Along with this tropical feeling, the band introduced keyboards to their sound, that first can be heard in "Where Do You Think You're Going?". History proved it was a step in the right direction.
While this record doesn't hold your attention like "Dire Straits" does, I tend to judge it positively, because typically for Mark, it's done very tastefully. My favorite songs here are "News", "Where Do You Think You're Going?", "Lady Writer" and "Single-Handed Sailor". This album will be a good addition to any blues-rock fan collection. And Mark Knopfler's guitar playing is incredible, like it always was.
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By Joel Maye on Jan. 17 2003
Format: Audio CD
This album seems tighter than the first, although it wasn't near as popular - only the 'Sultans' copycat 'Lady Writer' seemed to get any radio airplay. While I'm not a fond of 'Once Upon a Time in the West' as the others, the album is a good solid play all the way through - no getting up to skip any songs. The counterpoint guitar and solo of 'News' is beautiful, and listen for some wonderfully subtle volume pedal work. The beginning guitar licks of 'Where Do You Think You're Going?' blend perfectly with the ending of 'News'. 'Communique' is a bouncy unpretentious song the revolves around a great little Strat riff - some find it monotonous as it seldom leaves A major, but it works for me. 'Lady Writer' has better-than-it-deserves guitar work, but seems a bit derivative of 'Sultans of Swing'. 'Angel of Mercy' shifts the gears back down to where Dire Straits is at their best - mid-tempo blues/rock. 'Portobello Belle' reintroduces Mark's steel guitar work, although in a simpler manner than 'Wild West End' 'Single-Handed Sailor' took a couple of listens to get into, but is another better-than-it-first-seems tunes. 'Follow Me Home' - well, if it fell off the album I wouldn't miss it, but it's not bad enough to skip.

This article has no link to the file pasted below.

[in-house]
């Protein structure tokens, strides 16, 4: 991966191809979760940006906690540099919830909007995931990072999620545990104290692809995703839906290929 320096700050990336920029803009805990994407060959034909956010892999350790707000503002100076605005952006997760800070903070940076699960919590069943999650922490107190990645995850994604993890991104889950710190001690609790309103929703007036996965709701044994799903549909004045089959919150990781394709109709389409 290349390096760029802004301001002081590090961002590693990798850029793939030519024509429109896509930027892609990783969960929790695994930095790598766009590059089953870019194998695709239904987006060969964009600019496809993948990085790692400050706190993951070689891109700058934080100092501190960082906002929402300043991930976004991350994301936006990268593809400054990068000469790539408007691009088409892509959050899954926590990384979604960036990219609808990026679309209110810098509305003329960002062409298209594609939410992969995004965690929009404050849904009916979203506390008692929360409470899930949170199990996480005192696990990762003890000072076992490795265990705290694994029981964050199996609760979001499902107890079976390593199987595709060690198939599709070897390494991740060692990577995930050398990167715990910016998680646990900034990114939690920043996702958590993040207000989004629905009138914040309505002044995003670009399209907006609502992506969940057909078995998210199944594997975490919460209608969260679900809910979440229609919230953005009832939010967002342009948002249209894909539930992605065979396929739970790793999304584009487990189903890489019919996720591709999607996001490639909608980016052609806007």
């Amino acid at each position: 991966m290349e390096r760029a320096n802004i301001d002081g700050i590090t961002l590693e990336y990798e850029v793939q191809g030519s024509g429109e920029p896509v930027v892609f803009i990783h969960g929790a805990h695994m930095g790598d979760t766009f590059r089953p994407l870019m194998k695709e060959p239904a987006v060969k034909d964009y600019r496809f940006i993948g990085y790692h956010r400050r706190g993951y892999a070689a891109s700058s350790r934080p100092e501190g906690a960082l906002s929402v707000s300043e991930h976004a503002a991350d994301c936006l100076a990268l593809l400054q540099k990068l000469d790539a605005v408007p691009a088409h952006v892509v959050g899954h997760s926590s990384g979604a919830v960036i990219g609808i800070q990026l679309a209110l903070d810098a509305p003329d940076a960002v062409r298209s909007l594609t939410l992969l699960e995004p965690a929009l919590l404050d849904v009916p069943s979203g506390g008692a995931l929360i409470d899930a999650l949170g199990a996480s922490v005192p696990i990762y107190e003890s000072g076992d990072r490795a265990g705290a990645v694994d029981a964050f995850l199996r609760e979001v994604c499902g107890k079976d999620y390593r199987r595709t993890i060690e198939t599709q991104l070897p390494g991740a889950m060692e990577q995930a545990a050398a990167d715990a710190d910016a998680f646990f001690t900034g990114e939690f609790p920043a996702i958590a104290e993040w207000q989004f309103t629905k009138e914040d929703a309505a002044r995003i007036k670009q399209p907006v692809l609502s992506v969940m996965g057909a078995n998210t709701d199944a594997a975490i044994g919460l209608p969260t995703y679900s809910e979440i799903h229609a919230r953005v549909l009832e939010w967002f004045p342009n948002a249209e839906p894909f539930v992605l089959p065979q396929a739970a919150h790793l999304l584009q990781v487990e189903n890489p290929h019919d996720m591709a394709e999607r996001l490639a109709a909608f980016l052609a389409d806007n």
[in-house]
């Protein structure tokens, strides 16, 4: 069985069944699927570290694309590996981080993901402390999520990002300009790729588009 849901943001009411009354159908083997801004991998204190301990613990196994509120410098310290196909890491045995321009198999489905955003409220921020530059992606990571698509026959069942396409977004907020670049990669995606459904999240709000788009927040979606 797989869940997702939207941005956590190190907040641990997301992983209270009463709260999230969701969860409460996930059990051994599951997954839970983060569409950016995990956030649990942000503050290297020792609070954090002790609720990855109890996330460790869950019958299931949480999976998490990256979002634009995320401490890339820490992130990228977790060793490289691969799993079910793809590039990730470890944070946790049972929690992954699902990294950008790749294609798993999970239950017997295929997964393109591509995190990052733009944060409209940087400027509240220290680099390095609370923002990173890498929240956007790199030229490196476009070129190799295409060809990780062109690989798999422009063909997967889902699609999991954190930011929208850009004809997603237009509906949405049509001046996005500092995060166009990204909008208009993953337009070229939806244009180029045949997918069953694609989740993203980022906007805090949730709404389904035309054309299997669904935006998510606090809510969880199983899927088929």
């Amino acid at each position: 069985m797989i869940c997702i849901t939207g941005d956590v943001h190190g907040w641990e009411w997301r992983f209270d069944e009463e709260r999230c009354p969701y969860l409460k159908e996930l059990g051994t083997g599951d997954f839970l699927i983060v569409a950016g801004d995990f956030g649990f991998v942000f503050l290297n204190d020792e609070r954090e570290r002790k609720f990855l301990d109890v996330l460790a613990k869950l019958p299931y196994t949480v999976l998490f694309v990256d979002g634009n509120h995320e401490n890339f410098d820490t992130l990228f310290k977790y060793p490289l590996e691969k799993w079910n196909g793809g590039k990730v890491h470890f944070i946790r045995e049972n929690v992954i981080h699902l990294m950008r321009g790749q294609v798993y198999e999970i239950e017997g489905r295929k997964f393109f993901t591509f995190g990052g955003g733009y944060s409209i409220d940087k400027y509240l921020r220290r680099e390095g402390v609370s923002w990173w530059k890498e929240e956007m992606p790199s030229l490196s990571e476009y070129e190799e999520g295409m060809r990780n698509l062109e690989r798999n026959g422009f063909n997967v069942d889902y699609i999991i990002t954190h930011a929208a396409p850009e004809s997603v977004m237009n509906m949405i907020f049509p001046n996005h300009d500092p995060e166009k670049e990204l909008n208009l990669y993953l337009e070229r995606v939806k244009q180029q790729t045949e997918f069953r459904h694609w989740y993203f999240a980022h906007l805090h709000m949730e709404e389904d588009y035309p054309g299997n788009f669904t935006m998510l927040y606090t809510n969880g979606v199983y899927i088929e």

David left the band after this album, suddenly they were famous, and became "Springsteen-ized" by Jimmy Iovine on Making Movies, so they would never again have this sound again. Shame - I liked the old Dire Straits better.
PS - and to the reviewer who gave the album 0 stars because he couldn't play it on his PC - what does the inablity to play it on a PC or Mac have to do with the quality of the material? How lame...
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Format: Audio CD
Looking at the cover of this album you recognize similes with the previous work; if you look at the track-list you'll find 9 tracks; and finally when you listen to the album you'll say "They are Dire Straits I heard on the 1st work". The malicious persons told that "Communiquè" is the exact copy of Dire Straits homomymous debut, but I say it's not a true copy, but another masterpiece like "Dire Straits" was (and it is!!). The album was recorded under the watchful eyes of old foxes like Jerry Wexler and Barry Beckett, and under the hottest sun of Bahamas' Islands, who characterized the singular radiance of the whole work. "Once Upon A Time In The West" reveals the Mark's inclination for the western atmospheres (who'll become clear with "Local Hero" soundtrack);"Portobello Belle" follows the city-tour started with "Lions" and "Wild West End"; "Communiquèe" cites the young Mark's journalistic style (do you know that in the end of 60's wrote on the Yorkshire Evening Post?), and "News" (who'll be dedicated during the Making Movies tour, for the J. Lennon's Death!!) one of the most intimist self-confessions of. M.K.. Communiquè shows in his limpidity a strange aspect of the society, nothing to do with the punk-movement; a well-educated group who gives prominence to his aspirations and interests, conscious not to be part of a privileged class. Knopfler's songwriting is more abstract than on the debut-lp, stories are less burning and just a little bit barely perceptible. Do you want to know why "Lady Writer" and "Where do you think you're going" where published on the same single" Discover why I consider this album the right step before "Making......." it big.